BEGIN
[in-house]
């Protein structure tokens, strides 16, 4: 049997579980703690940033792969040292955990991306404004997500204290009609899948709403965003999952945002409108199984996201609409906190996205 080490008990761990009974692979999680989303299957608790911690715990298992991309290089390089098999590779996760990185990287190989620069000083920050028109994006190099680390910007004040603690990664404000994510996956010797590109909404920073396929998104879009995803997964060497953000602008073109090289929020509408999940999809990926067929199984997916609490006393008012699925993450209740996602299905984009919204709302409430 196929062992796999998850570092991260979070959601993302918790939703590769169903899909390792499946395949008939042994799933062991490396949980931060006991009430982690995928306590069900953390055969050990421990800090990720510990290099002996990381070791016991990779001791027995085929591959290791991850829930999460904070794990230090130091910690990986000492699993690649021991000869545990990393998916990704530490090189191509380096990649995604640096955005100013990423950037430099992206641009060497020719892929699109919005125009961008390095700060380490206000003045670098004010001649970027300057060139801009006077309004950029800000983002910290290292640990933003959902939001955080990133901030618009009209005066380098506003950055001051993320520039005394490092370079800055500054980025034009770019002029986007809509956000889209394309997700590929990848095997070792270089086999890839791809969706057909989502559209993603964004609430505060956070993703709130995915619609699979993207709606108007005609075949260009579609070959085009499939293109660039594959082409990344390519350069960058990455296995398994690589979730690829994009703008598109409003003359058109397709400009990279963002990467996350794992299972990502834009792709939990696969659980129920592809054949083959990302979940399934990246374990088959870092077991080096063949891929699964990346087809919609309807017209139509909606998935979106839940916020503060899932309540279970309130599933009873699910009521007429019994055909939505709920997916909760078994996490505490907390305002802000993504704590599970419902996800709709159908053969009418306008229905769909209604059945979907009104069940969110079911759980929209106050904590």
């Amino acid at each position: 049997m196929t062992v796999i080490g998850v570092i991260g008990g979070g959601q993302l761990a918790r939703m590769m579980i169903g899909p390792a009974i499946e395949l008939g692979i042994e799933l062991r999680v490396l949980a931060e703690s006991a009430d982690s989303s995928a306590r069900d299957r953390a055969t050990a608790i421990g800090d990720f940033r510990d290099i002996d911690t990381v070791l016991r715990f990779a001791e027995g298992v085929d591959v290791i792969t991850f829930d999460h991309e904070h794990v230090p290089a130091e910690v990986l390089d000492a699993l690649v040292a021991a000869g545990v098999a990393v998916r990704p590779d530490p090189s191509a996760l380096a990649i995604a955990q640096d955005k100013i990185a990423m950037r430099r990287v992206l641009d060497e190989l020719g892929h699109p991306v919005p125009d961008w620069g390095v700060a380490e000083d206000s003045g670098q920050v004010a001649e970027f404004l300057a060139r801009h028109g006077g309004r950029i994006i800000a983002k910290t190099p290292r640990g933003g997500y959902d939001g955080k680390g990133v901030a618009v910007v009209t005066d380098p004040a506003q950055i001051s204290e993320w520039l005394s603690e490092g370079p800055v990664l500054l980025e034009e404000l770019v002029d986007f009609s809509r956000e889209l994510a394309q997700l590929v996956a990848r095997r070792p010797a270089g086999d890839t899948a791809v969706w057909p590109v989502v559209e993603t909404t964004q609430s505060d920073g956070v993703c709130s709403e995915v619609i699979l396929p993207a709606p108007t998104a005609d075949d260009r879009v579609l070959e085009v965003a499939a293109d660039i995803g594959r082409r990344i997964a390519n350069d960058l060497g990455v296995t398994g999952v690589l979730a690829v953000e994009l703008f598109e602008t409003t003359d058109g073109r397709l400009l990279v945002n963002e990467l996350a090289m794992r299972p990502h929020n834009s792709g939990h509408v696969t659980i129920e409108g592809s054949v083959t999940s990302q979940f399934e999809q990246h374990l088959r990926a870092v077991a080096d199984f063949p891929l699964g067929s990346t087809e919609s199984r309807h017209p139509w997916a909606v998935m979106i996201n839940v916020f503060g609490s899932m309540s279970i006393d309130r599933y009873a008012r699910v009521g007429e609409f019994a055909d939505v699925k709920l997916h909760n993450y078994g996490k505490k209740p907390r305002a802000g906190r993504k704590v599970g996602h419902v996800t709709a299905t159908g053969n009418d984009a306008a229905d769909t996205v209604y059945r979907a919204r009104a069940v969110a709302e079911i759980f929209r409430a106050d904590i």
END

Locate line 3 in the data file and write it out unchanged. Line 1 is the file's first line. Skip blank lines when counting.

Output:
């Amino acid at each position: 049997m196929t062992v796999i080490g998850v570092i991260g008990g979070g959601q993302l761990a918790r939703m590769m579980i169903g899909p390792a009974i499946e395949l008939g692979i042994e799933l062991r999680v490396l949980a931060e703690s006991a009430d982690s989303s995928a306590r069900d299957r953390a055969t050990a608790i421990g800090d990720f940033r510990d290099i002996d911690t990381v070791l016991r715990f990779a001791e027995g298992v085929d591959v290791i792969t991850f829930d999460h991309e904070h794990v230090p290089a130091e910690v990986l390089d000492a699993l690649v040292a021991a000869g545990v098999a990393v998916r990704p590779d530490p090189s191509a996760l380096a990649i995604a955990q640096d955005k100013i990185a990423m950037r430099r990287v992206l641009d060497e190989l020719g892929h699109p991306v919005p125009d961008w620069g390095v700060a380490e000083d206000s003045g670098q920050v004010a001649e970027f404004l300057a060139r801009h028109g006077g309004r950029i994006i800000a983002k910290t190099p290292r640990g933003g997500y959902d939001g955080k680390g990133v901030a618009v910007v009209t005066d380098p004040a506003q950055i001051s204290e993320w520039l005394s603690e490092g370079p800055v990664l500054l980025e034009e404000l770019v002029d986007f009609s809509r956000e889209l994510a394309q997700l590929v996956a990848r095997r070792p010797a270089g086999d890839t899948a791809v969706w057909p590109v989502v559209e993603t909404t964004q609430s505060d920073g956070v993703c709130s709403e995915v619609i699979l396929p993207a709606p108007t998104a005609d075949d260009r879009v579609l070959e085009v965003a499939a293109d660039i995803g594959r082409r990344i997964a390519n350069d960058l060497g990455v296995t398994g999952v690589l979730a690829v953000e994009l703008f598109e602008t409003t003359d058109g073109r397709l400009l990279v945002n963002e990467l996350a090289m794992r299972p990502h929020n834009s792709g939990h509408v696969t659980i129920e409108g592809s054949v083959t999940s990302q979940f399934e999809q990246h374990l088959r990926a870092v077991a080096d199984f063949p891929l699964g067929s990346t087809e919609s199984r309807h017209p139509w997916a909606v998935m979106i996201n839940v916020f503060g609490s899932m309540s279970i006393d309130r599933y009873a008012r699910v009521g007429e609409f019994a055909d939505v699925k709920l997916h909760n993450y078994g996490k505490k209740p907390r305002a802000g906190r993504k704590v599970g996602h419902v996800t709709a299905t159908g053969n009418d984009a306008a229905d769909t996205v209604y059945r979907a919204r009104a069940v969110a709302e079911i759980f929209r409430a106050d904590i």